"After I'd go through the pockets of johns while the whore were otherwise, shall we say 'entertaining' them, the girls would pay me off with a cold Busch beer. And I savored every golden drop of that cheap-ass beer because, gentlemen, your beer was the only thing that could kill enough of my brain cells -- dull enough of the psychic pain -- so I could somehow cope with growing up in a whorehouse with a stepmomma who couldn't care less if you lived or died, which, let me tell you, is kind of like cutting your own tallywhacker off with a busted beer bottle. Probably an old Miller High Life bottle. 

"Frankly, if I had my way, I'd tell you not to advertise your beer at all. Because if Busch beer is good enough to kill the pain of growing up in a whorehouse . . . if it's good enough to anesthetize you while you cut off your own tallywhacker, it will sell itself with no help from Sterling Cooper and Partners. 

"Gentlemen, thank you for your time. I'm going around the corner to get loaded."

The thrill of victory, the agony of defeat


For the College World Series championship
last night, your final score is UCLA 8 . . .

 
Mississippi State 0

Sunday, June 23, 2013

What would they know of such things?


This is the view from Omaha's TD Ameritrade Park just north of downtown.

One sportswriter from Baton Rouge, home of the LSU Tigers, apparently finds this as surprising as he finds the new home of the College World Series lacking in charm.

While I will admit that, with the dismantling and redevelopment of the Union Pacific repair yard and the ASARCO lead smelter, NoDo doesn't have the "gritty" charm of, say, a vista dominated by refineries, chemical plants and a crumbling working man's paradise, you sometimes have to wonder how willfully insular some people -- and places -- can be.

Scott Rabalais writes in The Advocate:
As for the College World Series’ new home, there is no question the ballpark is an upgrade over old Rosenblatt Stadium, a collection of jigsaw pieces the NCAA and the city of Omaha assembled into a 24,000-seat ballpark over the years.

TDAPO is clean, has a broad, sweeping main concourse that allows you to keep up with the lack of offense on the field from any concession or souvenir stand, much improved locker room facilities, indoor batting tunnels and state-of-the-art media facilities.

What it doesn’t have is charm, something the College World Series has lost in the quest to be bigger and better.

Rosenblatt wasn’t the best ballpark in America. It had claustrophobic, dark concourses, few of the all-important club seats and cramped clubhouses for the participating teams. It was the kind of place where you had to go outside to change your mind.

But what it lacked in modern amenities it made up for with buckets of homey ambiance. It fit into the slightly gritty South Omaha neighborhood that grew up around it like a ball in a well broken in baseball glove. The ballpark was like a beloved weekend retreat on False River — not the place where you would want to entertain heads of state, but where you wanted to visit over and over again.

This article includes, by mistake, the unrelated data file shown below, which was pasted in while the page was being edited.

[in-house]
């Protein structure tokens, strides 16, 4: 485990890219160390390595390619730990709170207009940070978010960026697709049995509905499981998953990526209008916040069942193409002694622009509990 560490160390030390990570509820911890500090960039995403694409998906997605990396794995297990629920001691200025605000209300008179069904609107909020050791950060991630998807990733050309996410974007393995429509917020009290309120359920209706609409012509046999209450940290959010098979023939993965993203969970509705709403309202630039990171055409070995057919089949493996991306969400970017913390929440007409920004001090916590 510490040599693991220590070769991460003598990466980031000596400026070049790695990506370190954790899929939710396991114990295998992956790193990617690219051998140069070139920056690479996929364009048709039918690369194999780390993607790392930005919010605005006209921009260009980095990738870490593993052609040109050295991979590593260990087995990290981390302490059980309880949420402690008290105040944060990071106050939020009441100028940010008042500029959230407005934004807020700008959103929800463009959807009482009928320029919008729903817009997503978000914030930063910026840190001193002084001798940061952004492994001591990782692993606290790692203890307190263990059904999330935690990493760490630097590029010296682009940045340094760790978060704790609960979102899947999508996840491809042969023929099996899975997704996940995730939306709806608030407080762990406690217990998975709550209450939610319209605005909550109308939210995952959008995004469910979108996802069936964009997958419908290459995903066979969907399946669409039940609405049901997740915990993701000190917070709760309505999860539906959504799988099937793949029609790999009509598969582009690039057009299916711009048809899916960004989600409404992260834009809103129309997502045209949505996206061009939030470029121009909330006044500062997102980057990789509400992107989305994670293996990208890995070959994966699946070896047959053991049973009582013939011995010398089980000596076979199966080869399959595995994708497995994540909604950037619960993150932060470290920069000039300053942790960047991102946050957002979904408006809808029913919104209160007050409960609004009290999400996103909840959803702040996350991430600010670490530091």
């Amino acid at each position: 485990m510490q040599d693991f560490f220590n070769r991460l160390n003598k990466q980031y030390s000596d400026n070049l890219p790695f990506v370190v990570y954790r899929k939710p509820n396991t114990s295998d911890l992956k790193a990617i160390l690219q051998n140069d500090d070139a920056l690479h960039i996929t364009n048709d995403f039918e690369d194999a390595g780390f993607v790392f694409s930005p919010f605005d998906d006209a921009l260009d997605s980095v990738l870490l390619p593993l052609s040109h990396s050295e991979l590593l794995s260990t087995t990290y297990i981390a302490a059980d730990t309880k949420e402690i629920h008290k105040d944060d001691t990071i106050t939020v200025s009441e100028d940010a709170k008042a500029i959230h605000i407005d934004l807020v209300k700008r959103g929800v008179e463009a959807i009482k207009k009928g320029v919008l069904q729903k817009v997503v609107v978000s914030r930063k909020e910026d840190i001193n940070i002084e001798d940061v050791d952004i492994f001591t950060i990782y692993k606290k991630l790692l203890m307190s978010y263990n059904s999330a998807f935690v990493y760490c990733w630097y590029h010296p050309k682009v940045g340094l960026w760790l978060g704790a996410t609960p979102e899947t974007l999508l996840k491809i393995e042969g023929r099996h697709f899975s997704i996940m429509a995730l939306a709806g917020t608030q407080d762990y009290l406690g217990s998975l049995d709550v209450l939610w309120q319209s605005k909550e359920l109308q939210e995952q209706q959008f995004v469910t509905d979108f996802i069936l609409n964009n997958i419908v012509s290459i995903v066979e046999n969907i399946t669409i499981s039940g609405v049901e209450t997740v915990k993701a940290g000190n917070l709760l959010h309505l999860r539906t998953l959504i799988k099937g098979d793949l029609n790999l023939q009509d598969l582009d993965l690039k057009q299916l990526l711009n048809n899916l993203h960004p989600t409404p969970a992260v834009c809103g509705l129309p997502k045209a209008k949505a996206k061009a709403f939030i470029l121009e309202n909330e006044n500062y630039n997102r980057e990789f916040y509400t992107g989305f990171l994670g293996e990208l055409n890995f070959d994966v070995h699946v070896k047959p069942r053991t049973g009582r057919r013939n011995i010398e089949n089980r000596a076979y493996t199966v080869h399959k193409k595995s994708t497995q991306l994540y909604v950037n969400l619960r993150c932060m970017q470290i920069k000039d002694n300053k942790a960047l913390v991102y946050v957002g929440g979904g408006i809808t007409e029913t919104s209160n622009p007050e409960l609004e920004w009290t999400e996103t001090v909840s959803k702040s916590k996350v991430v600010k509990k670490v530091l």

TD Ameritrade Park shiny and new and is surrounded by shiny new restaurants, watering holes and eateries. As an example of urban renewal, it’s top notch. Who knew Omaha could look so slick and refined?

But the new ballpark has the feel of something valuable behind glass that is to be admired but not touched, and certainly not a place where you would feel comfortable putting your feet up on the furniture. It’s a place you would like to visit, but sort of like going to the White House. You’re afraid if you sit on a chair the Secret Service is going to come repelling out of the rafters and hoist you away.

Another thing TD Ameritrade Park probably has over Rosenblatt: big walk-in freezers. In that respect, the new CWS ballpark is in keeping with the warm and fuzzy feeling that everyone gets from the NCAA.

At least TDAPO accomplishes one very important thing: it kept the College World Series in Omaha with an unprecedented 25-year contract. If a new home that leaves everyone with a bit of a chill is the Faustian bargain necessary to guarantee that the city which nurtured the CWS – which loved it before rest of the country figured out it was cool — then it’s worth the loss of rough-hewn folksiness that was Rosenblatt. But just barely.
WHO KNEW it would take a downtown stadium for a sportswriter who's been following LSU to Omaha for years to notice the city's progression toward "slick and refined" over the last couple of decades?

As someone who happily left Baton Rouge for Omaha before it became "so slick and refined," my inner snarkster muses that Rabalais' profound revelation about my city is kind of like a resident of South Sudan proclaiming his disbelief at how "slick and refined" were the Norwegian aid workers. Get out much?

THEN AGAIN, when this is your ballpark just north of downtown, maybe people should just consider the source. Though I'm sure Pete Goldsby Field is loaded with charm. Tell 'em the story again about how Felipe Alou wasn't allowed to play in an Evangeline League game there against the Baton Rouge Rebels in the late '50s because of . . .  you know.

I always find it amazing, though not necessarily surprising, when folks from places that rarely even try give left-handed "compliments" to places that bust their asses to excel. Is where I'm coming from.